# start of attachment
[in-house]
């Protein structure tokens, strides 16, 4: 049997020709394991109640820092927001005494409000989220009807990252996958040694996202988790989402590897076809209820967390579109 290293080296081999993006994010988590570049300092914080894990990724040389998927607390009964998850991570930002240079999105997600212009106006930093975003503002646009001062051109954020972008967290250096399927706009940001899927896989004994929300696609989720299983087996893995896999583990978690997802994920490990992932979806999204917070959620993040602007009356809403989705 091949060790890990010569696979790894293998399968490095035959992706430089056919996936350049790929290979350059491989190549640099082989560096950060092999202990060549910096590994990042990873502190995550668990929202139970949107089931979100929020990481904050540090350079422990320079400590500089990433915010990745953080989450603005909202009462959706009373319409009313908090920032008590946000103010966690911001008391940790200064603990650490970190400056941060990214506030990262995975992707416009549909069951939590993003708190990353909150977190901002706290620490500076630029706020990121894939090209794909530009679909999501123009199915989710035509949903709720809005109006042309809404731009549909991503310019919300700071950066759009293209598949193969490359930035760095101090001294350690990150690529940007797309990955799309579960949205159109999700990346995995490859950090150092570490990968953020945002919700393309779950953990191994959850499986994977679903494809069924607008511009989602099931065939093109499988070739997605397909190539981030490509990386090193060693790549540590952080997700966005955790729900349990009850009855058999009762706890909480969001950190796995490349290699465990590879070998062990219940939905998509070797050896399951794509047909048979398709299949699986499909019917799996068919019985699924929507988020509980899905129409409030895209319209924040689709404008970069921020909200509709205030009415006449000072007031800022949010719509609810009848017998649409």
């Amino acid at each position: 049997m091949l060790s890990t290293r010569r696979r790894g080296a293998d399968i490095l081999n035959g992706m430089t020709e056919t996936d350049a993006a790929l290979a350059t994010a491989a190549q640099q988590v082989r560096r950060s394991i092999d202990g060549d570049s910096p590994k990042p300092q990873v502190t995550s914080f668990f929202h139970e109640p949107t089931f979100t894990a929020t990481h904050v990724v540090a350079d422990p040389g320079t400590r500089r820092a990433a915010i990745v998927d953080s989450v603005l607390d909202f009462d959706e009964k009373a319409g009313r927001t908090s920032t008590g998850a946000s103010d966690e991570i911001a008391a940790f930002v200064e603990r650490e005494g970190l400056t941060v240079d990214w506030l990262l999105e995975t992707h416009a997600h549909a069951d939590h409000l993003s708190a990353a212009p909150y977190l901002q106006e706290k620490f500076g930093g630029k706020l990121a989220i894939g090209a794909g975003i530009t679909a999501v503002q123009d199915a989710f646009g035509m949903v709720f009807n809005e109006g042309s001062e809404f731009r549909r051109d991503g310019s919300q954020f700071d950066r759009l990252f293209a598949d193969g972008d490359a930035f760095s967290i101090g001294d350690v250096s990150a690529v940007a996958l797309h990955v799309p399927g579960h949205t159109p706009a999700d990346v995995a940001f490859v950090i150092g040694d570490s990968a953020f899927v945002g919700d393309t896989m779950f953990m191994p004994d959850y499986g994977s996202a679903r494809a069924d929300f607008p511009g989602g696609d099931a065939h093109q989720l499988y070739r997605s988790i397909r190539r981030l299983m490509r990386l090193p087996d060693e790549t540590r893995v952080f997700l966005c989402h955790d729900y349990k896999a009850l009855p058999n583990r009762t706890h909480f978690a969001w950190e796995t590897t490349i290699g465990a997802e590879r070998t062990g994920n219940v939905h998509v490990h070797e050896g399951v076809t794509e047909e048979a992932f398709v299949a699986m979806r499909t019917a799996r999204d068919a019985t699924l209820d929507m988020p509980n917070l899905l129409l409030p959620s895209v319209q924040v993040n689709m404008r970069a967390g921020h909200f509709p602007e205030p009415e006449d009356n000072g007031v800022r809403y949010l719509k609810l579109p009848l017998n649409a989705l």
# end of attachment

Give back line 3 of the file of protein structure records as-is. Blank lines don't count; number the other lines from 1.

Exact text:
């Amino acid at each position: 049997m091949l060790s890990t290293r010569r696979r790894g080296a293998d399968i490095l081999n035959g992706m430089t020709e056919t996936d350049a993006a790929l290979a350059t994010a491989a190549q640099q988590v082989r560096r950060s394991i092999d202990g060549d570049s910096p590994k990042p300092q990873v502190t995550s914080f668990f929202h139970e109640p949107t089931f979100t894990a929020t990481h904050v990724v540090a350079d422990p040389g320079t400590r500089r820092a990433a915010i990745v998927d953080s989450v603005l607390d909202f009462d959706e009964k009373a319409g009313r927001t908090s920032t008590g998850a946000s103010d966690e991570i911001a008391a940790f930002v200064e603990r650490e005494g970190l400056t941060v240079d990214w506030l990262l999105e995975t992707h416009a997600h549909a069951d939590h409000l993003s708190a990353a212009p909150y977190l901002q106006e706290k620490f500076g930093g630029k706020l990121a989220i894939g090209a794909g975003i530009t679909a999501v503002q123009d199915a989710f646009g035509m949903v709720f009807n809005e109006g042309s001062e809404f731009r549909r051109d991503g310019s919300q954020f700071d950066r759009l990252f293209a598949d193969g972008d490359a930035f760095s967290i101090g001294d350690v250096s990150a690529v940007a996958l797309h990955v799309p399927g579960h949205t159109p706009a999700d990346v995995a940001f490859v950090i150092g040694d570490s990968a953020f899927v945002g919700d393309t896989m779950f953990m191994p004994d959850y499986g994977s996202a679903r494809a069924d929300f607008p511009g989602g696609d099931a065939h093109q989720l499988y070739r997605s988790i397909r190539r981030l299983m490509r990386l090193p087996d060693e790549t540590r893995v952080f997700l966005c989402h955790d729900y349990k896999a009850l009855p058999n583990r009762t706890h909480f978690a969001w950190e796995t590897t490349i290699g465990a997802e590879r070998t062990g994920n219940v939905h998509v490990h070797e050896g399951v076809t794509e047909e048979a992932f398709v299949a699986m979806r499909t019917a799996r999204d068919a019985t699924l209820d929507m988020p509980n917070l899905l129409l409030p959620s895209v319209q924040v993040n689709m404008r970069a967390g921020h909200f509709p602007e205030p009415e006449d009356n000072g007031v800022r809403y949010l719509k609810l579109p009848l017998n649409a989705l």